\displaystyle r_6(n) = 16 \sum_{d \mid n} \chi(d) \left(\frac{n}{d}\right)^2-4\sum_{d \mid n} \chi(d) d^2= 16(\chi \star N^{2})(n) - 4 n^2(\chi \star N^{-2})(n),

in which \chi is the non-trivial character mod 4 and \star represents Dirichlet convolution.  (Related identities of this form can be found here.)

From here we obtain a strange proof of the fact that every positive integer may be written as a sum of six squares (if we squint hard enough), as well as a convenient closed-form for the L-function L(s,\theta^6):

\displaystyle L(s,\theta^6):=\sum_{n \geq 1} \frac{r_6(n)}{n^{s+2}} = 16 L(s+2,\chi)\zeta(s) -4\zeta(s+2)L(s,\chi).

We now apply Perron’s Formula to derive an analytic expression for the partial sum of the coefficients r_6(n). Since Perron’s Formula takes many forms and most are technical, I’ll include one here for reference. [This particular version is stolen from one of Terry Tao’s blogposts.]

Theorem (Truncated Perron, Prop. 12)Suppose that the Dirichlet series given by \sum a(n) n^{-s} satisfies a(n) = O(\log(n+2)) for all n. Choose X \geq T \geq 2. For \sigma = 1+1/\log X we have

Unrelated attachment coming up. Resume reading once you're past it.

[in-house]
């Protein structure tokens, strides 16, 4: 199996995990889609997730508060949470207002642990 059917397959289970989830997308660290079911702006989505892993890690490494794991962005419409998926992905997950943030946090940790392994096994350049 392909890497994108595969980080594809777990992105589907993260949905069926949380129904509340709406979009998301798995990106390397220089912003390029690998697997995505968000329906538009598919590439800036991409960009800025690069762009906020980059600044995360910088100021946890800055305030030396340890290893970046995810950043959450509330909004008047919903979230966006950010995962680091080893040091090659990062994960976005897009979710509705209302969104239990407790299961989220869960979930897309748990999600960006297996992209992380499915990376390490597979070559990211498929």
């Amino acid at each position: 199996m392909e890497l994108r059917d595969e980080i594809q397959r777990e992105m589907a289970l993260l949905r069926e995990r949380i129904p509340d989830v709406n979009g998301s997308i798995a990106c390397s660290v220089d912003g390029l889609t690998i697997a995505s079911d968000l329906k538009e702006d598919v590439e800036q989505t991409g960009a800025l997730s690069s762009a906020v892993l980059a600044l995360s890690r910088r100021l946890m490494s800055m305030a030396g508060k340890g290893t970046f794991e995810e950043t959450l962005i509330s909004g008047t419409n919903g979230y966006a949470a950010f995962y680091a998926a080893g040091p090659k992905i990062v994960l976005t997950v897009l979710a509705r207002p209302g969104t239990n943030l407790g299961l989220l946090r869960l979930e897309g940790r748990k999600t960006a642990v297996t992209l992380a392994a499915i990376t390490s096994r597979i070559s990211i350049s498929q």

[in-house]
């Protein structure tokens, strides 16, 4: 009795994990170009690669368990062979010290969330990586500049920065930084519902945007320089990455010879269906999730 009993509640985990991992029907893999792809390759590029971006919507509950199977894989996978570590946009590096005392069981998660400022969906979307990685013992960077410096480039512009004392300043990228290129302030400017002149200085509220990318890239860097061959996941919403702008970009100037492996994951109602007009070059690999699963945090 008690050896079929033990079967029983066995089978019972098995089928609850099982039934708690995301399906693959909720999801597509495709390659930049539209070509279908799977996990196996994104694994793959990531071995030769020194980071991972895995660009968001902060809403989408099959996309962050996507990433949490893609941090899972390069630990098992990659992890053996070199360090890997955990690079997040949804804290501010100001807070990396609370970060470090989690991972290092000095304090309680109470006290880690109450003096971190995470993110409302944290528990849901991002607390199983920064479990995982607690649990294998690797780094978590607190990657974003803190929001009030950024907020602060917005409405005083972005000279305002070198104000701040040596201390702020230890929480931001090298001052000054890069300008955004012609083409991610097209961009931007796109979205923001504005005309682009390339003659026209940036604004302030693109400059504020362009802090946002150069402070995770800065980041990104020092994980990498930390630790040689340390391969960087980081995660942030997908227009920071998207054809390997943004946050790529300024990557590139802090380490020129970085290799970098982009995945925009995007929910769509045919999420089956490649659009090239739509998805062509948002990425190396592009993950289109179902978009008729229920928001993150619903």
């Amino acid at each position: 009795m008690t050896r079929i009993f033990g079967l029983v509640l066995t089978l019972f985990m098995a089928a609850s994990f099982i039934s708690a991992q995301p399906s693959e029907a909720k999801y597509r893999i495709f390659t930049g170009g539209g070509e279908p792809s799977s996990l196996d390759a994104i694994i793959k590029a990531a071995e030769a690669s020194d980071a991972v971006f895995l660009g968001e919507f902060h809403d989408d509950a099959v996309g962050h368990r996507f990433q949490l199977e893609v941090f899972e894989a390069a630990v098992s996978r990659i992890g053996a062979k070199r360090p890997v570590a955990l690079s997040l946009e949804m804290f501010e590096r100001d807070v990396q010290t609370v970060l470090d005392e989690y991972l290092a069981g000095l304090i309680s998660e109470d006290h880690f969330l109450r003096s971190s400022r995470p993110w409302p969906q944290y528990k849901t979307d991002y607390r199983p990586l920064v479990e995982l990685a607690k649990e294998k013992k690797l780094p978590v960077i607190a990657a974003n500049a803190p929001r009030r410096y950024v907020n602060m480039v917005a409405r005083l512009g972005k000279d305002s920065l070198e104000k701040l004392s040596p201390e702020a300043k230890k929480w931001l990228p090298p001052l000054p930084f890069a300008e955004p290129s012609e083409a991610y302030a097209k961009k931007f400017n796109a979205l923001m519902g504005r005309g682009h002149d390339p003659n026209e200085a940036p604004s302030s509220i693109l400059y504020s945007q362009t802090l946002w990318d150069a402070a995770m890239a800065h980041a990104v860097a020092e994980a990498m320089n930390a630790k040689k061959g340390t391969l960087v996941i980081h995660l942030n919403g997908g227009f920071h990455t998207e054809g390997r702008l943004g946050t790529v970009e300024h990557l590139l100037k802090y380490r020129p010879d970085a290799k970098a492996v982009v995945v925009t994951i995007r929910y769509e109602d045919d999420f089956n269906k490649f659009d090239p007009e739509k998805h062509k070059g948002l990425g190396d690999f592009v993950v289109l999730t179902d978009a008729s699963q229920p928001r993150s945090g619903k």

\displaystyle \sum_{n \leq X} a(n) = \frac{1}{2\pi i} \int_{\sigma -iT}^{\sigma+i T} \sum_{n =1}^\infty \frac{a(n)}{n^s} X^s \frac{ds}{s} + O\left(\frac{X}{T} \log^2(XT)\right).

From the estimate \sigma(n) \ll n\log\log(n) known as Grönwall’s Theorem (not to be confused with Grönwall’s Inequality) and the convenient formula

\displaystyle r_4(n) = 8 \sigma(n) - 32 \sigma\left(\frac{n}{4}\right)

(see here), we conclude that r_4(n) \ll n \log\log n.  Then, since

\displaystyle r_5(n) = \sum_{m^2 \leq n} r_4(n-m^2) \ll \sqrt{n} r_4(n),

we see that r_5(n) \ll n^{3/2} \log \log n.  A second application of this recursion implies that r_6(n)/n^2 \ll \log(n), hence our Theorem applies. It follows that

\displaystyle \sum_{n \leq X} \frac{r_6(n)}{n^2} = \frac{2}{\pi i} \int_{\sigma-iT}^{\sigma+iT}\!\!\big(4L(s+2,\chi)\zeta(s)-\zeta(s+2)L(s,\chi)\big) X^s \frac{ds}{s} +O\left(\frac{X}{T} \log^2(XT)\right).

To treat the integral, we shift the contour of integration to \sigma =-\frac{1}{2} and extract residues. We encounter a residue at s=1 from \zeta(s) which looks like


as well as a pole at s=0 which contributes O(1). (There is some contribution from the `horizontal’ parts of our contour shift which is likewise small.)

With the functional equations for the Riemann zeta function (eq. 14) and the Dirichlet L-function L(s,\chi),

\displaystyle \zeta(s) = \pi^{s-\frac{1}{2}} \frac{\Gamma(\frac{1}{2}-\frac{s}{2})}{\Gamma(\frac{s}{2})}\zeta(1-s)

\displaystyle L(s,\chi)= \left(\frac{\pi}{4}\right)^{s-\frac{1}{2}} \frac{\Gamma(1-\frac{s}{2})}{\Gamma(\frac{1}{2}+\frac{s}{2})} L(1-s,\chi),